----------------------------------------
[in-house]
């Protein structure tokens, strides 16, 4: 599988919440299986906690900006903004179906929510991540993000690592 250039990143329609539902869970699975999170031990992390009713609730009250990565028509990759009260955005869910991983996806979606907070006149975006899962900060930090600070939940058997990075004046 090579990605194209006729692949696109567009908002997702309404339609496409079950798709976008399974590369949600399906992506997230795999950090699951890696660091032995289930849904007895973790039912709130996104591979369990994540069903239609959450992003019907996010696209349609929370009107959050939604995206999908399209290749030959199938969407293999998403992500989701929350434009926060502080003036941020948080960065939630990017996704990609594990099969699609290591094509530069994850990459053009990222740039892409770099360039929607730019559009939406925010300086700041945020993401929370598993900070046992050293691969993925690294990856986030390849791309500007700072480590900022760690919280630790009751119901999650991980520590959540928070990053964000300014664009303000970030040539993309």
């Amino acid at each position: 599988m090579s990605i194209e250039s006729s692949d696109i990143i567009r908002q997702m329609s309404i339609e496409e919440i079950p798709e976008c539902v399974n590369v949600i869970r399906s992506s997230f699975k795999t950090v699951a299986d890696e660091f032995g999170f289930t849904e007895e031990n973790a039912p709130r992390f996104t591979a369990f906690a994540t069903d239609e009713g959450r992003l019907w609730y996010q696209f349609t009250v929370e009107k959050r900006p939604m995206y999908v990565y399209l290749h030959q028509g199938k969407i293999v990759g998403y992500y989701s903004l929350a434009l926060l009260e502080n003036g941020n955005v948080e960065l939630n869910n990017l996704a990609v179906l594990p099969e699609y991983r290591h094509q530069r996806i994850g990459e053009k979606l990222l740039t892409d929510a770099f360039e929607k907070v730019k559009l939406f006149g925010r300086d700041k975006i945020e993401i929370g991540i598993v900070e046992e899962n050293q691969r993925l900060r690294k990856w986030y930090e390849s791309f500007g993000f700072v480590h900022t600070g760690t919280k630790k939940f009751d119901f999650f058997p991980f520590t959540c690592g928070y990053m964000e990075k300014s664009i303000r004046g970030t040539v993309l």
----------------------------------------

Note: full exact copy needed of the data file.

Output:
[in-house]
């Protein structure tokens, strides 16, 4: 599988919440299986906690900006903004179906929510991540993000690592 250039990143329609539902869970699975999170031990992390009713609730009250990565028509990759009260955005869910991983996806979606907070006149975006899962900060930090600070939940058997990075004046 090579990605194209006729692949696109567009908002997702309404339609496409079950798709976008399974590369949600399906992506997230795999950090699951890696660091032995289930849904007895973790039912709130996104591979369990994540069903239609959450992003019907996010696209349609929370009107959050939604995206999908399209290749030959199938969407293999998403992500989701929350434009926060502080003036941020948080960065939630990017996704990609594990099969699609290591094509530069994850990459053009990222740039892409770099360039929607730019559009939406925010300086700041945020993401929370598993900070046992050293691969993925690294990856986030390849791309500007700072480590900022760690919280630790009751119901999650991980520590959540928070990053964000300014664009303000970030040539993309």
């Amino acid at each position: 599988m090579s990605i194209e250039s006729s692949d696109i990143i567009r908002q997702m329609s309404i339609e496409e919440i079950p798709e976008c539902v399974n590369v949600i869970r399906s992506s997230f699975k795999t950090v699951a299986d890696e660091f032995g999170f289930t849904e007895e031990n973790a039912p709130r992390f996104t591979a369990f906690a994540t069903d239609e009713g959450r992003l019907w609730y996010q696209f349609t009250v929370e009107k959050r900006p939604m995206y999908v990565y399209l290749h030959q028509g199938k969407i293999v990759g998403y992500y989701s903004l929350a434009l926060l009260e502080n003036g941020n955005v948080e960065l939630n869910n990017l996704a990609v179906l594990p099969e699609y991983r290591h094509q530069r996806i994850g990459e053009k979606l990222l740039t892409d929510a770099f360039e929607k907070v730019k559009l939406f006149g925010r300086d700041k975006i945020e993401i929370g991540i598993v900070e046992e899962n050293q691969r993925l900060r690294k990856w986030y930090e390849s791309f500007g993000f700072v480590h900022t600070g760690t919280k630790k939940f009751d119901f999650f058997p991980f520590t959540c690592g928070y990053m964000e990075k300014s664009i303000r004046g970030t040539v993309l």